Theorem 10.3. We claim that s′′satisfies the theorem. Indeed, let (G,Ω) be an s′′-nested
society that has a turtle. Since every turtle is a target, and every target obtained from a
target hypomorphic to a turtle is again a turtle, we deduce from Theorem 10.3 that (G,Ω)
has a turtle F and can be expressed as a composition of a society with a rural neighborhood
(G′,Ω,Ω′) that has a presentation with a 3-nest (C1,C2,C3) such that G′∩F is perpendicular
to (C1,C2,C3). It is now fairly straightforward to deduce that G has a K6 minor. The
argument is illustrated in Figure 4. ?
Theorem 11.2 There is an integer s such that if an s-nested society (G,Ω) has three crossed
paths, a separated doublecross or a gridlet, then G has a K6minor.
Proof. The argument is analogous to the proof of the previous theorem, using Figures 5, 6
and 7 instead. We omit the details. ?
Proof of Theorem 1.3. Let s be an integer large enough that both Theorem 11.1 and
Theorem 11.2 hold for s. Let k be an integer such that Theorem 1.8 holds for this integer.
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Figure 4: A turtle giving rise to a K6minor.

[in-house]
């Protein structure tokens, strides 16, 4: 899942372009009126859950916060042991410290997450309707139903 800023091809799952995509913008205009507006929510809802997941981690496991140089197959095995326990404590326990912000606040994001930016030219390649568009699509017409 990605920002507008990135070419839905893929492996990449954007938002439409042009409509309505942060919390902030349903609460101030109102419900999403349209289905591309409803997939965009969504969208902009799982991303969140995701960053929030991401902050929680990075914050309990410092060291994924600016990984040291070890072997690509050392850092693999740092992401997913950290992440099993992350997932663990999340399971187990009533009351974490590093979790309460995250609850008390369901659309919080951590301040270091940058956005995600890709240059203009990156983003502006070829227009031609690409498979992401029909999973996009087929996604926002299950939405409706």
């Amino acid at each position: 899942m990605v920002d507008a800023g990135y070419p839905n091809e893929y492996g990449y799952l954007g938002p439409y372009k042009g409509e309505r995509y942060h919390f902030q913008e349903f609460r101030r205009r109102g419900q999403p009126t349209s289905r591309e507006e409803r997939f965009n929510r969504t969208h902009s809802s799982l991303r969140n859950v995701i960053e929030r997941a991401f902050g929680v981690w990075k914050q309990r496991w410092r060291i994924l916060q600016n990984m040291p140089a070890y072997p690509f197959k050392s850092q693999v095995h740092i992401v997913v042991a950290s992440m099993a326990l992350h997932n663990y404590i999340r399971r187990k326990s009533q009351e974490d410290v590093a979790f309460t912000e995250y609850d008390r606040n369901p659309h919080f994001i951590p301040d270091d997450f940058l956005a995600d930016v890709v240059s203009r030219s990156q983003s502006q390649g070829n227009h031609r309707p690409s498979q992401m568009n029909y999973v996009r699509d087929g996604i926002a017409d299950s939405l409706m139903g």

Figure 5: Three crossed paths giving rise to a K6minor.
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5
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Figure 6: A gridlet giving rise to a K6minor.
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Figure 7: A separated doublecross giving rise to a K6minor.
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Let t be such that Theorem 1.7 holds for t and the integer k just defined. Let h be an
integer such that Theorem 1.6 holds with t replaced by t+2s. Let w be an integer such that
Theorem 1.5 holds for the integer h just defined. Finally, let N be as in Theorem 1.4.
Suppose for a contradiction that G is a 6-connected graph on at least N vertices that is
not apex. By Theorem 1.4 G has tree-width exceeding w. By Theorem 1.5 G has a wall of
height h. By Theorem 1.6 G has a planar wall H0of height t+2s. By considering a subwall
H of H0of height t and s cycles of H0\V (H) we find, by Theorem 1.7, that the anticompass
society (K,Ω) of H in G is s-nested and k-cosmopolitan. By Theorem 1.8 the society (K,Ω)
has a turtle, three crossed paths, a separated doublecross, or a gridlet. By Theorems 11.1
and 11.2 the graph G has a K6minor, a contradiction. ?
Acknowledgment
We would like to acknowledge the contributions of Matthew DeVos and Rajneesh Hegde,
who worked with us in March 2005 and contributed to this paper, but did not want to be
included as a coauthors.